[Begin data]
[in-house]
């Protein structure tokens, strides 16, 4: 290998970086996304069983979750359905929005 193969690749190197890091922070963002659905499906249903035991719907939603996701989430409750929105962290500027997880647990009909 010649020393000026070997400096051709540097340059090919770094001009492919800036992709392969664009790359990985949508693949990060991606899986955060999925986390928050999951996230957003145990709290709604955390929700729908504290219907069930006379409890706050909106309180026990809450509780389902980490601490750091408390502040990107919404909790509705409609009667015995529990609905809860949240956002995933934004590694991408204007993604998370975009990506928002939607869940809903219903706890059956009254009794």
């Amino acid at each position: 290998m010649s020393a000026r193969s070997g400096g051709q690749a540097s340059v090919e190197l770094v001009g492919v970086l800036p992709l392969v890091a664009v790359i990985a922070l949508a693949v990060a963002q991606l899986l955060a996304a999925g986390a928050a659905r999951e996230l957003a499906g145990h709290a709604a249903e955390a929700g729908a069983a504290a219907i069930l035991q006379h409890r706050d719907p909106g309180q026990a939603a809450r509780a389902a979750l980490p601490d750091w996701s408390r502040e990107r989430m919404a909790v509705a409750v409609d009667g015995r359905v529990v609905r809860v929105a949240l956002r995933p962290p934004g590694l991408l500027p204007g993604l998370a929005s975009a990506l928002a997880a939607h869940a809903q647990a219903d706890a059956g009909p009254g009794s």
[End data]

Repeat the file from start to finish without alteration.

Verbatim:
[in-house]
């Protein structure tokens, strides 16, 4: 290998970086996304069983979750359905929005 193969690749190197890091922070963002659905499906249903035991719907939603996701989430409750929105962290500027997880647990009909 010649020393000026070997400096051709540097340059090919770094001009492919800036992709392969664009790359990985949508693949990060991606899986955060999925986390928050999951996230957003145990709290709604955390929700729908504290219907069930006379409890706050909106309180026990809450509780389902980490601490750091408390502040990107919404909790509705409609009667015995529990609905809860949240956002995933934004590694991408204007993604998370975009990506928002939607869940809903219903706890059956009254009794």
């Amino acid at each position: 290998m010649s020393a000026r193969s070997g400096g051709q690749a540097s340059v090919e190197l770094v001009g492919v970086l800036p992709l392969v890091a664009v790359i990985a922070l949508a693949v990060a963002q991606l899986l955060a996304a999925g986390a928050a659905r999951e996230l957003a499906g145990h709290a709604a249903e955390a929700g729908a069983a504290a219907i069930l035991q006379h409890r706050d719907p909106g309180q026990a939603a809450r509780a389902a979750l980490p601490d750091w996701s408390r502040e990107r989430m919404a909790v509705a409750v409609d009667g015995r359905v529990v609905r809860v929105a949240l956002r995933p962290p934004g590694l991408l500027p204007g993604l998370a929005s975009a990506l928002a997880a939607h869940a809903q647990a219903d706890a059956g009909p009254g009794s």